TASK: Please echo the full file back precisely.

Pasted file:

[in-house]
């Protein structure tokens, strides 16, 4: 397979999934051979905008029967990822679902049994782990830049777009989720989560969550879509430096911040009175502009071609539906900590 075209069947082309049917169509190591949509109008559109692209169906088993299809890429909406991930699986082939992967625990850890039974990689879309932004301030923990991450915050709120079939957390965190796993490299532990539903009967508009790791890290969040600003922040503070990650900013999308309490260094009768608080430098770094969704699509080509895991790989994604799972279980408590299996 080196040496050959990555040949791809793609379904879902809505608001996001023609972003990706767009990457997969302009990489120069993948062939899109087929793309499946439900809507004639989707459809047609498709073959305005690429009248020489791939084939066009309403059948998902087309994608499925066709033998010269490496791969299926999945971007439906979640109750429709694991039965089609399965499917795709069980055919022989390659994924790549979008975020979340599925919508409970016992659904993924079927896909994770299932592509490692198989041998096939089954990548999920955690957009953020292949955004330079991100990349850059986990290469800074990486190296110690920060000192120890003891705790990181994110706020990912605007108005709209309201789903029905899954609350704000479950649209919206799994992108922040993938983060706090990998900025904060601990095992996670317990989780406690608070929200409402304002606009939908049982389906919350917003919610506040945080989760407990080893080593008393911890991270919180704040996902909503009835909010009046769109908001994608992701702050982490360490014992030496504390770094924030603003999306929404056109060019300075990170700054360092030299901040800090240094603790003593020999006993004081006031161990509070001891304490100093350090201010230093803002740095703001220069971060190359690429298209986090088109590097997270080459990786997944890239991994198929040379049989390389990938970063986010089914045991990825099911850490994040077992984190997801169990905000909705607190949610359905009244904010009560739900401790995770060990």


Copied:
[in-house]
């Protein structure tokens, strides 16, 4: 397979999934051979905008029967990822679902049994782990830049777009989720989560969550879509430096911040009175502009071609539906900590 075209069947082309049917169509190591949509109008559109692209169906088993299809890429909406991930699986082939992967625990850890039974990689879309932004301030923990991450915050709120079939957390965190796993490299532990539903009967508009790791890290969040600003922040503070990650900013999308309490260094009768608080430098770094969704699509080509895991790989994604799972279980408590299996 080196040496050959990555040949791809793609379904879902809505608001996001023609972003990706767009990457997969302009990489120069993948062939899109087929793309499946439900809507004639989707459809047609498709073959305005690429009248020489791939084939066009309403059948998902087309994608499925066709033998010269490496791969299926999945971007439906979640109750429709694991039965089609399965499917795709069980055919022989390659994924790549979008975020979340599925919508409970016992659904993924079927896909994770299932592509490692198989041998096939089954990548999920955690957009953020292949955004330079991100990349850059986990290469800074990486190296110690920060000192120890003891705790990181994110706020990912605007108005709209309201789903029905899954609350704000479950649209919206799994992108922040993938983060706090990998900025904060601990095992996670317990989780406690608070929200409402304002606009939908049982389906919350917003919610506040945080989760407990080893080593008393911890991270919180704040996902909503009835909010009046769109908001994608992701702050982490360490014992030496504390770094924030603003999306929404056109060019300075990170700054360092030299901040800090240094603790003593020999006993004081006031161990509070001891304490100093350090201010230093803002740095703001220069971060190359690429298209986090088109590097997270080459990786997944890239991994198929040379049989390389990938970063986010089914045991990825099911850490994040077992984190997801169990905000909705607190949610359905009244904010009560739900401790995770060990």